Conscientious objection in Scotland: a worrying precedent
Posted: Tue, 18 Jun 2013 by Admin
With NHS Greater Glasgow and Clyde seeking to appeal the ruling for the allowance of conscientious exemption from abortion procedures, Louise Finer of Reproductive Health Matters argues that judges must not forget the rights of women – to health, autonomy, dignity and respect.
The recent decision of judges from the Scottish Court of Session – an appeal court – in the case of Doogan and Wood v. NHS Greater Glasgow & Clyde Health Board  CSIH 36 tests the limits of the conscientious objection provisions in the UK Abortion Act (1967), setting a worrying precedent for women seeking abortions in the UK.
Mary Teresa Doogan and Concepta Wood, Labour Ward Coordinators at the Southern General Hospital in Glasgow and both practising Roman Catholics, sought to exercise conscientious objection to their role in the "delegation, supervision and/or support" to other staff performing medical termination of pregnancy. Their conscientious objection to performing abortions had already been lodged and accepted. This case, reportedly brought in response to the increase in terminations in the labour ward which resulted from the closure of services elsewhere in the city, sought to extend this objection.
The decision of the Scottish Court of Session – an appeal court – reverses the 2012 decision that found against the two women's claim on the grounds that "nothing they have to do as part of their duties terminates a woman's pregnancy". In reaching their decision, Judges Drumadoon, Dorian and McEwan pay scant attention to the rights of women, the duty to make available and accessible health services set out by law, or the ethical obligation on midwives – as health providers – to make the care of people their first concern, to provide care without discrimination, and to act as an advocate for the people for whom they care .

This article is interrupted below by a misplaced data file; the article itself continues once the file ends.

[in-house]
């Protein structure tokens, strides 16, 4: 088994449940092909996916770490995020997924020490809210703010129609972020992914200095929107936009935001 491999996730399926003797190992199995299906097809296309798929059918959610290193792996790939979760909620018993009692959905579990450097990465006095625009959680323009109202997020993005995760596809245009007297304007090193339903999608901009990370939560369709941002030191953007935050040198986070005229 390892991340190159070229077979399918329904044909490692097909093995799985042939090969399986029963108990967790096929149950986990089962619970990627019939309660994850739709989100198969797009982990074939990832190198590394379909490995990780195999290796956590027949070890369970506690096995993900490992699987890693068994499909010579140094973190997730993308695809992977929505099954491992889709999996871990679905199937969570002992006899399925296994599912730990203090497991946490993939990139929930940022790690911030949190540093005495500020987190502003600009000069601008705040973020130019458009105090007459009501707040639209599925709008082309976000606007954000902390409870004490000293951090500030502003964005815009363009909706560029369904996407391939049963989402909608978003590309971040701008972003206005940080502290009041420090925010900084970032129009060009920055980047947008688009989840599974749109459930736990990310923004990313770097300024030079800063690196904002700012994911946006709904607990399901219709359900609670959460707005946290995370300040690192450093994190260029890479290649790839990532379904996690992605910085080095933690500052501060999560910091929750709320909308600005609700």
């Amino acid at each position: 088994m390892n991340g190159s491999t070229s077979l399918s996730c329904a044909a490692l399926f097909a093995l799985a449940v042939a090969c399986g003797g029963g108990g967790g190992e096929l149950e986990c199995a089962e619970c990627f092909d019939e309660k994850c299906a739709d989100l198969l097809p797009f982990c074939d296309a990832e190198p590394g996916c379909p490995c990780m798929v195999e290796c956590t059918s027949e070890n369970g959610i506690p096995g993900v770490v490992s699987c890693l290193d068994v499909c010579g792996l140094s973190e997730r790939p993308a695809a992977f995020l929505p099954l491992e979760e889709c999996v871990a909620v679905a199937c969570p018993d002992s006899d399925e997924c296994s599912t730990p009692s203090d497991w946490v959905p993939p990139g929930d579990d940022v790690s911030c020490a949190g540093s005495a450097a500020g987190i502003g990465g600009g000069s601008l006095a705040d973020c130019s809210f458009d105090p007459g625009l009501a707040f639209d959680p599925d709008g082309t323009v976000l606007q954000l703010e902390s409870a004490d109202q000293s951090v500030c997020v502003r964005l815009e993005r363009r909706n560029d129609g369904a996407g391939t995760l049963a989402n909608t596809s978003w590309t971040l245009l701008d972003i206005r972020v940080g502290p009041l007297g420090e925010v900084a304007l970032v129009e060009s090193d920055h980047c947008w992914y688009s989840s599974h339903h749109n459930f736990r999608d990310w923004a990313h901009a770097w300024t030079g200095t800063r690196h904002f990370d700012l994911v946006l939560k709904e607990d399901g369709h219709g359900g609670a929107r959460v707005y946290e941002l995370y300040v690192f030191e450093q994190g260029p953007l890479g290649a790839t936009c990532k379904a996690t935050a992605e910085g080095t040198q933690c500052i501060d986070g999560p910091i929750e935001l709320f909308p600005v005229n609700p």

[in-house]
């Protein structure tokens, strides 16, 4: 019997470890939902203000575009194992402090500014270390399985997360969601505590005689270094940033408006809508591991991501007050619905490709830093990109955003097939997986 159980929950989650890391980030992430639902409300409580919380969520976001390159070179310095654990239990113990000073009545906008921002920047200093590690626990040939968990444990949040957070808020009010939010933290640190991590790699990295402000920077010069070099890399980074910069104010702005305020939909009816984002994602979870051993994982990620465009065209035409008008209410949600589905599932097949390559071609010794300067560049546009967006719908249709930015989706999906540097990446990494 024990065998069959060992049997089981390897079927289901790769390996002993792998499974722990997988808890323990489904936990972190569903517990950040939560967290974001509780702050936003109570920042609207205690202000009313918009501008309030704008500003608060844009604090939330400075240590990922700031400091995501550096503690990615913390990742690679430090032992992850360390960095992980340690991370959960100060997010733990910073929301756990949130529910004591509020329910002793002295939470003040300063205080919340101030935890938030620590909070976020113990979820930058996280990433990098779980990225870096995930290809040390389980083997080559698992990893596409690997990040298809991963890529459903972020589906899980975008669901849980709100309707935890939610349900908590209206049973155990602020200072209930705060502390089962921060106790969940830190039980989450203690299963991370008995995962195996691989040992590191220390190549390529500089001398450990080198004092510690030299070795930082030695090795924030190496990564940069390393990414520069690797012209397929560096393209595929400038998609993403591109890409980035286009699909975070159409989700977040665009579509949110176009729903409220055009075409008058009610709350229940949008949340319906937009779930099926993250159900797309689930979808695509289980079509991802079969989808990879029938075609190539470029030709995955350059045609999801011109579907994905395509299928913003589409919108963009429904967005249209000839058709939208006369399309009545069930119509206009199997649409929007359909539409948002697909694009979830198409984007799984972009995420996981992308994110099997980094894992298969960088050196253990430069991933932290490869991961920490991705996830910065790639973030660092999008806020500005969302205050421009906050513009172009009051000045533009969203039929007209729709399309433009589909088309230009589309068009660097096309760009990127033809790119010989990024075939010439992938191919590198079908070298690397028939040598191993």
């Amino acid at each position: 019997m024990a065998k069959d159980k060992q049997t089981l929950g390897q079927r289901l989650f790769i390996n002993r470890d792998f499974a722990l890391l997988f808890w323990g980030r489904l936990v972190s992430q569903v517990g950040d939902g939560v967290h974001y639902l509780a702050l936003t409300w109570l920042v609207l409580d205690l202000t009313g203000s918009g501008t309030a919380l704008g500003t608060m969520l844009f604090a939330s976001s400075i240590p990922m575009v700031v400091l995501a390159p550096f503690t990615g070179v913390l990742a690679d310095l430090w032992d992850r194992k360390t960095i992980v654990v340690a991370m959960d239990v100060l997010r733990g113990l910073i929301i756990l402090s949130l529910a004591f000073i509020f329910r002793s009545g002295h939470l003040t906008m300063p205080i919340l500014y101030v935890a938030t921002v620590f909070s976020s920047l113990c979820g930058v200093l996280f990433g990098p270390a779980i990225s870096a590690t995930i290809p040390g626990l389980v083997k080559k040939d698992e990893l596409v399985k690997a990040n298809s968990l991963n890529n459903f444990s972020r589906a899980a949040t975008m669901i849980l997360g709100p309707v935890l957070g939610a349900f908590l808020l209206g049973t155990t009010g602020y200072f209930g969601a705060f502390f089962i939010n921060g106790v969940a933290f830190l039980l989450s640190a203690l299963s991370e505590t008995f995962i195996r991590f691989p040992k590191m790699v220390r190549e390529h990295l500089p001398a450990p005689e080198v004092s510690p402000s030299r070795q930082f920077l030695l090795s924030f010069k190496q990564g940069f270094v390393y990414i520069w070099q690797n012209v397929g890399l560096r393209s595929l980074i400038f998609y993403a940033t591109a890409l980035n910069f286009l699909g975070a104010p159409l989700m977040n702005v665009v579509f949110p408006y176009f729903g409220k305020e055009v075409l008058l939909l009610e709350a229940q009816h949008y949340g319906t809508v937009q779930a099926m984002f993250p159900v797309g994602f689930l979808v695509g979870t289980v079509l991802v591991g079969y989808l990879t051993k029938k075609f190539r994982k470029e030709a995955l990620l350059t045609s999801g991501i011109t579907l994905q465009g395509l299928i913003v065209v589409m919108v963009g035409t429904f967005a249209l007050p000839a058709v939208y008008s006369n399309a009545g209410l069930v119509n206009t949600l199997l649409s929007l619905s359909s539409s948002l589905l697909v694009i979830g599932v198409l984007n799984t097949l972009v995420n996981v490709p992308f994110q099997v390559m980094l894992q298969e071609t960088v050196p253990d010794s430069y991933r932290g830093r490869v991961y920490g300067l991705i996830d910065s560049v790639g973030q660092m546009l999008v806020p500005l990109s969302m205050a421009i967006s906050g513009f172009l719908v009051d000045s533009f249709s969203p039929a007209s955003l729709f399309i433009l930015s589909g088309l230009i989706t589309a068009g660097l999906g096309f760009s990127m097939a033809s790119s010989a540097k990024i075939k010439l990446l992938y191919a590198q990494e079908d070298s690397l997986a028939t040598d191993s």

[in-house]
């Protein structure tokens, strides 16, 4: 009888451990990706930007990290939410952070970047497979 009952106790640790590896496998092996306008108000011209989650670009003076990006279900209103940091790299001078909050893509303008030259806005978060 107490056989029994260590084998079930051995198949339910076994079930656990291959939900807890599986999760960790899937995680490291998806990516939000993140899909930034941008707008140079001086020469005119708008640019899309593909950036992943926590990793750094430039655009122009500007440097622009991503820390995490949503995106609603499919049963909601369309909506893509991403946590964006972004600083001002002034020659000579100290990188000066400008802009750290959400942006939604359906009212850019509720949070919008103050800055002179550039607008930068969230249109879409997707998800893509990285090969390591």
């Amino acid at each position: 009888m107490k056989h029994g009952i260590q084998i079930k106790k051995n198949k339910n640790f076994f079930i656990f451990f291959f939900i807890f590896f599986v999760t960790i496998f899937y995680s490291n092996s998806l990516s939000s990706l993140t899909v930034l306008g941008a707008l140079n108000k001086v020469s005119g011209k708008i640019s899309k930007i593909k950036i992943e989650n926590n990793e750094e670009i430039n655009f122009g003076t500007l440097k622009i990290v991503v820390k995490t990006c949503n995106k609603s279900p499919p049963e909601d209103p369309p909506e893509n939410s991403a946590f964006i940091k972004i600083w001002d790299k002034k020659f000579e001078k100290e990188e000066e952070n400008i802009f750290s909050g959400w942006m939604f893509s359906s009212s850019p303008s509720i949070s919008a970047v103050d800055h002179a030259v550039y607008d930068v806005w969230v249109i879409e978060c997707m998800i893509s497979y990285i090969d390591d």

The right to conscientious objection: not without limits
At the heart of the case is the determination of whether Doogan and Wood's attempt to invoke conscientious objection is legitimate. According to the UK 1967 Abortion Act (Art.4), one can conscientiously object to 'participation in treatment'. This warrants the discussion of whether their role – in "delegation, supervision and/or support" to the provision of abortion – constitutes "participation" in the procedure. But the case also throws up human rights concerns that must be examined alongside the UK's international human rights obligations.
That there is a right to conscientious objection is not up for debate, it is clearly grounded in the right to freedom of religion, conscience and thought, as set out in the International Covenant on Civil and Political Rights among other human rights instruments to which the UK is party. Yet the right is not absolute, and the freedom to manifest one's religion or beliefs may be limited for the protection of the rights of others .
The application of conscientious objection to the field of sexual and reproductive health has grown significantly in past decades, in parallel to the increasing liberalisation of abortion around the world. It is most commonly applied to abortion, but also sterilisation and fertility treatment
This judgment should be seen alongside the significant body of national and international law that has developed in response to the increased invocation of conscientious objection. The question at the heart of the Scottish case is "how direct does your participation in a procedure have to be for your conscientious objection to be justified". Existing jurisprudence suggests very direct:
- In 2001, the European Court of Human Rights dismissed the